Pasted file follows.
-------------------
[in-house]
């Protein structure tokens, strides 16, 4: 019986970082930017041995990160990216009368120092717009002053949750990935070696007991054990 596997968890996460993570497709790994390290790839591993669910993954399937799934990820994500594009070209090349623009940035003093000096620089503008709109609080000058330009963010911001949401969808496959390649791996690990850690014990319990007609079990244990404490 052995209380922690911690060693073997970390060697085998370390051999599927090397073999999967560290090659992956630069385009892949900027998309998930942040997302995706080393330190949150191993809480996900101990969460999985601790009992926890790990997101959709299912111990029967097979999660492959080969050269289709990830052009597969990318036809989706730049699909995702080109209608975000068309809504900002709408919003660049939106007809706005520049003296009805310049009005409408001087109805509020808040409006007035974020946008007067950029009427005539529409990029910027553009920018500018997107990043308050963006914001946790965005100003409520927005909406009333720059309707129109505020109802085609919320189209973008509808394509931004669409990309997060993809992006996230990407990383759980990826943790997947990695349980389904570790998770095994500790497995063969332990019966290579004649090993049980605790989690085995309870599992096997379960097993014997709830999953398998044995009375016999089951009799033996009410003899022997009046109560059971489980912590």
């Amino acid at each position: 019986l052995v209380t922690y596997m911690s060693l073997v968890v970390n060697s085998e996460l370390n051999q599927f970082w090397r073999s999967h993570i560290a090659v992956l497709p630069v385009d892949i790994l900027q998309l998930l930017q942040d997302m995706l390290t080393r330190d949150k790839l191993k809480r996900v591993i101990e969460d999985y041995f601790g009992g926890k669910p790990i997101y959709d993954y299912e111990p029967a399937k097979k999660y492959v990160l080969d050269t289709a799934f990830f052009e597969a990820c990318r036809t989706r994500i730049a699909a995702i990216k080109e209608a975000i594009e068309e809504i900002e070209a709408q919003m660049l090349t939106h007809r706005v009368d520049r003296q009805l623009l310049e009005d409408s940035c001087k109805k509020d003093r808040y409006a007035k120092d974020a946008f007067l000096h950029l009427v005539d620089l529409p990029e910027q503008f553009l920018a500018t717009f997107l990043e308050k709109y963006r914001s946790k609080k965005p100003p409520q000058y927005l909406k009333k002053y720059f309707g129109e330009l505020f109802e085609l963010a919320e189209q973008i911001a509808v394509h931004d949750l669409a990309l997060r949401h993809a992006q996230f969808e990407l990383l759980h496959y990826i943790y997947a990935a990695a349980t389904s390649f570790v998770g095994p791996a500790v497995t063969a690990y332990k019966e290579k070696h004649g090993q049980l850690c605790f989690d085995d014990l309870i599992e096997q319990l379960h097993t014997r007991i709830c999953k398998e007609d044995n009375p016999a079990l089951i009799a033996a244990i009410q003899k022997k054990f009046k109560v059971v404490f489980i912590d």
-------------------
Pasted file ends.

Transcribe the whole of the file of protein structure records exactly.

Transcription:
[in-house]
């Protein structure tokens, strides 16, 4: 019986970082930017041995990160990216009368120092717009002053949750990935070696007991054990 596997968890996460993570497709790994390290790839591993669910993954399937799934990820994500594009070209090349623009940035003093000096620089503008709109609080000058330009963010911001949401969808496959390649791996690990850690014990319990007609079990244990404490 052995209380922690911690060693073997970390060697085998370390051999599927090397073999999967560290090659992956630069385009892949900027998309998930942040997302995706080393330190949150191993809480996900101990969460999985601790009992926890790990997101959709299912111990029967097979999660492959080969050269289709990830052009597969990318036809989706730049699909995702080109209608975000068309809504900002709408919003660049939106007809706005520049003296009805310049009005409408001087109805509020808040409006007035974020946008007067950029009427005539529409990029910027553009920018500018997107990043308050963006914001946790965005100003409520927005909406009333720059309707129109505020109802085609919320189209973008509808394509931004669409990309997060993809992006996230990407990383759980990826943790997947990695349980389904570790998770095994500790497995063969332990019966290579004649090993049980605790989690085995309870599992096997379960097993014997709830999953398998044995009375016999089951009799033996009410003899022997009046109560059971489980912590």
């Amino acid at each position: 019986l052995v209380t922690y596997m911690s060693l073997v968890v970390n060697s085998e996460l370390n051999q599927f970082w090397r073999s999967h993570i560290a090659v992956l497709p630069v385009d892949i790994l900027q998309l998930l930017q942040d997302m995706l390290t080393r330190d949150k790839l191993k809480r996900v591993i101990e969460d999985y041995f601790g009992g926890k669910p790990i997101y959709d993954y299912e111990p029967a399937k097979k999660y492959v990160l080969d050269t289709a799934f990830f052009e597969a990820c990318r036809t989706r994500i730049a699909a995702i990216k080109e209608a975000i594009e068309e809504i900002e070209a709408q919003m660049l090349t939106h007809r706005v009368d520049r003296q009805l623009l310049e009005d409408s940035c001087k109805k509020d003093r808040y409006a007035k120092d974020a946008f007067l000096h950029l009427v005539d620089l529409p990029e910027q503008f553009l920018a500018t717009f997107l990043e308050k709109y963006r914001s946790k609080k965005p100003p409520q000058y927005l909406k009333k002053y720059f309707g129109e330009l505020f109802e085609l963010a919320e189209q973008i911001a509808v394509h931004d949750l669409a990309l997060r949401h993809a992006q996230f969808e990407l990383l759980h496959y990826i943790y997947a990935a990695a349980t389904s390649f570790v998770g095994p791996a500790v497995t063969a690990y332990k019966e290579k070696h004649g090993q049980l850690c605790f989690d085995d014990l309870i599992e096997q319990l379960h097993t014997r007991i709830c999953k398998e007609d044995n009375p016999a079990l089951i009799a033996a244990i009410q003899k022997k054990f009046k109560v059971v404490f489980i912590d």